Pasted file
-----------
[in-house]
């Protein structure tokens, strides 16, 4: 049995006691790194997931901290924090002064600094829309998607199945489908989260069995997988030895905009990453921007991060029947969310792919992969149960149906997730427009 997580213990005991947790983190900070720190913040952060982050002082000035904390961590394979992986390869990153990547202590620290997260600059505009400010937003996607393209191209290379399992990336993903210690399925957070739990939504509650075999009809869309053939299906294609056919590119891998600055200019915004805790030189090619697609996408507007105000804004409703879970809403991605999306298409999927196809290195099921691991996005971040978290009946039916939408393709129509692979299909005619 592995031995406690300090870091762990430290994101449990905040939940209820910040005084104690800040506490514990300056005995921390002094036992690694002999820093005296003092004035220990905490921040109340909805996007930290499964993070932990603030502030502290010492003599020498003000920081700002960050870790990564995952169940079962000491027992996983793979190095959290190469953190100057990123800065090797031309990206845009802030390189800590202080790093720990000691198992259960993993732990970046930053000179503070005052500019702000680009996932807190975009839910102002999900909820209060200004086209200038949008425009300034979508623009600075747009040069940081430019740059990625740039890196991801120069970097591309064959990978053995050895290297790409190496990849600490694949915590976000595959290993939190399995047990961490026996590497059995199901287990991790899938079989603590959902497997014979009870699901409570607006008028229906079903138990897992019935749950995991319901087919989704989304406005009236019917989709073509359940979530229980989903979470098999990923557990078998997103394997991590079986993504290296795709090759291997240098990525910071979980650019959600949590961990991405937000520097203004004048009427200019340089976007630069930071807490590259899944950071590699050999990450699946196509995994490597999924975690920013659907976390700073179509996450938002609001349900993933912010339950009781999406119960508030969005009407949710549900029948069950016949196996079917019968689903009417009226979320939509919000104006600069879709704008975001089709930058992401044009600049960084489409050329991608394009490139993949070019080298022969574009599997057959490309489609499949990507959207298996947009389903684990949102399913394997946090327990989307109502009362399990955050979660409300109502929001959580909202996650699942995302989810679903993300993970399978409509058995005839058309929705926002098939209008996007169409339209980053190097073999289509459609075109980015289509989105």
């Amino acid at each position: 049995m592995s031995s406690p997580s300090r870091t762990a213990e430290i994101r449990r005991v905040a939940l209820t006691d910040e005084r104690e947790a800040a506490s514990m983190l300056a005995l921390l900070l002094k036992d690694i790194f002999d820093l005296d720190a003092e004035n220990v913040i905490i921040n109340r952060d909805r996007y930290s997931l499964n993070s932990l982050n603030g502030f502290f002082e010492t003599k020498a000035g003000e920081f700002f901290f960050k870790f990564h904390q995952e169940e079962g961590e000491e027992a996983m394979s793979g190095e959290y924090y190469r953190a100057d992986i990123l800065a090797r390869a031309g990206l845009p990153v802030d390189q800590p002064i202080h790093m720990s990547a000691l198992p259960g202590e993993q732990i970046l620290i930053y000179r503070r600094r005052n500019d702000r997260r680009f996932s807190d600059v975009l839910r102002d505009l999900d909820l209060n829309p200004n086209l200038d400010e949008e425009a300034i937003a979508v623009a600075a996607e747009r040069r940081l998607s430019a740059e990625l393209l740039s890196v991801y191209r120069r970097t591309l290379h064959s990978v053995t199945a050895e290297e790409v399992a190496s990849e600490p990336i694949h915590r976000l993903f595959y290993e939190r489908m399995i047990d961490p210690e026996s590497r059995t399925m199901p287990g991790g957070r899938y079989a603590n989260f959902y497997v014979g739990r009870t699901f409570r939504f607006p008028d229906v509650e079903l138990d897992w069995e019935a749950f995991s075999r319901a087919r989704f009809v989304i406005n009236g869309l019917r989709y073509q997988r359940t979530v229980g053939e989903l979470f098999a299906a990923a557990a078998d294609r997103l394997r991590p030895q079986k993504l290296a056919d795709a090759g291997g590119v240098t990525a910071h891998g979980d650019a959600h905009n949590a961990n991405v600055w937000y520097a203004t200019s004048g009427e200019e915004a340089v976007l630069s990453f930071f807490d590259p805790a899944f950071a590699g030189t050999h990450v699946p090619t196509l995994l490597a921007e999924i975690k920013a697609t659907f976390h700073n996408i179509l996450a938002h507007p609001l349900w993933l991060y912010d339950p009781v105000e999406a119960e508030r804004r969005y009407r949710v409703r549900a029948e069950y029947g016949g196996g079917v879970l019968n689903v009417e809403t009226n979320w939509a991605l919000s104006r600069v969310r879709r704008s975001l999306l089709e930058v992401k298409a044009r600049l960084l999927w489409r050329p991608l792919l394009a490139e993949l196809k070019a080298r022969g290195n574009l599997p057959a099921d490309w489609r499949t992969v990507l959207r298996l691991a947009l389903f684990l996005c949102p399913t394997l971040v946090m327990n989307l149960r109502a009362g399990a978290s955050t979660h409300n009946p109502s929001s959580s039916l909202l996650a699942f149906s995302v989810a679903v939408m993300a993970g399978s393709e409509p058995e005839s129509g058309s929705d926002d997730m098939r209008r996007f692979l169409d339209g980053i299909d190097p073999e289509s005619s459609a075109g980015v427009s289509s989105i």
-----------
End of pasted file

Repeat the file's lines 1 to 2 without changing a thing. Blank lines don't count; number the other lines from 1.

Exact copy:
[in-house]
């Protein structure tokens, strides 16, 4: 049995006691790194997931901290924090002064600094829309998607199945489908989260069995997988030895905009990453921007991060029947969310792919992969149960149906997730427009 997580213990005991947790983190900070720190913040952060982050002082000035904390961590394979992986390869990153990547202590620290997260600059505009400010937003996607393209191209290379399992990336993903210690399925957070739990939504509650075999009809869309053939299906294609056919590119891998600055200019915004805790030189090619697609996408507007105000804004409703879970809403991605999306298409999927196809290195099921691991996005971040978290009946039916939408393709129509692979299909005619 592995031995406690300090870091762990430290994101449990905040939940209820910040005084104690800040506490514990300056005995921390002094036992690694002999820093005296003092004035220990905490921040109340909805996007930290499964993070932990603030502030502290010492003599020498003000920081700002960050870790990564995952169940079962000491027992996983793979190095959290190469953190100057990123800065090797031309990206845009802030390189800590202080790093720990000691198992259960993993732990970046930053000179503070005052500019702000680009996932807190975009839910102002999900909820209060200004086209200038949008425009300034979508623009600075747009040069940081430019740059990625740039890196991801120069970097591309064959990978053995050895290297790409190496990849600490694949915590976000595959290993939190399995047990961490026996590497059995199901287990991790899938079989603590959902497997014979009870699901409570607006008028229906079903138990897992019935749950995991319901087919989704989304406005009236019917989709073509359940979530229980989903979470098999990923557990078998997103394997991590079986993504290296795709090759291997240098990525910071979980650019959600949590961990991405937000520097203004004048009427200019340089976007630069930071807490590259899944950071590699050999990450699946196509995994490597999924975690920013659907976390700073179509996450938002609001349900993933912010339950009781999406119960508030969005009407949710549900029948069950016949196996079917019968689903009417009226979320939509919000104006600069879709704008975001089709930058992401044009600049960084489409050329991608394009490139993949070019080298022969574009599997057959490309489609499949990507959207298996947009389903684990949102399913394997946090327990989307109502009362399990955050979660409300109502929001959580909202996650699942995302989810679903993300993970399978409509058995005839058309929705926002098939209008996007169409339209980053190097073999289509459609075109980015289509989105």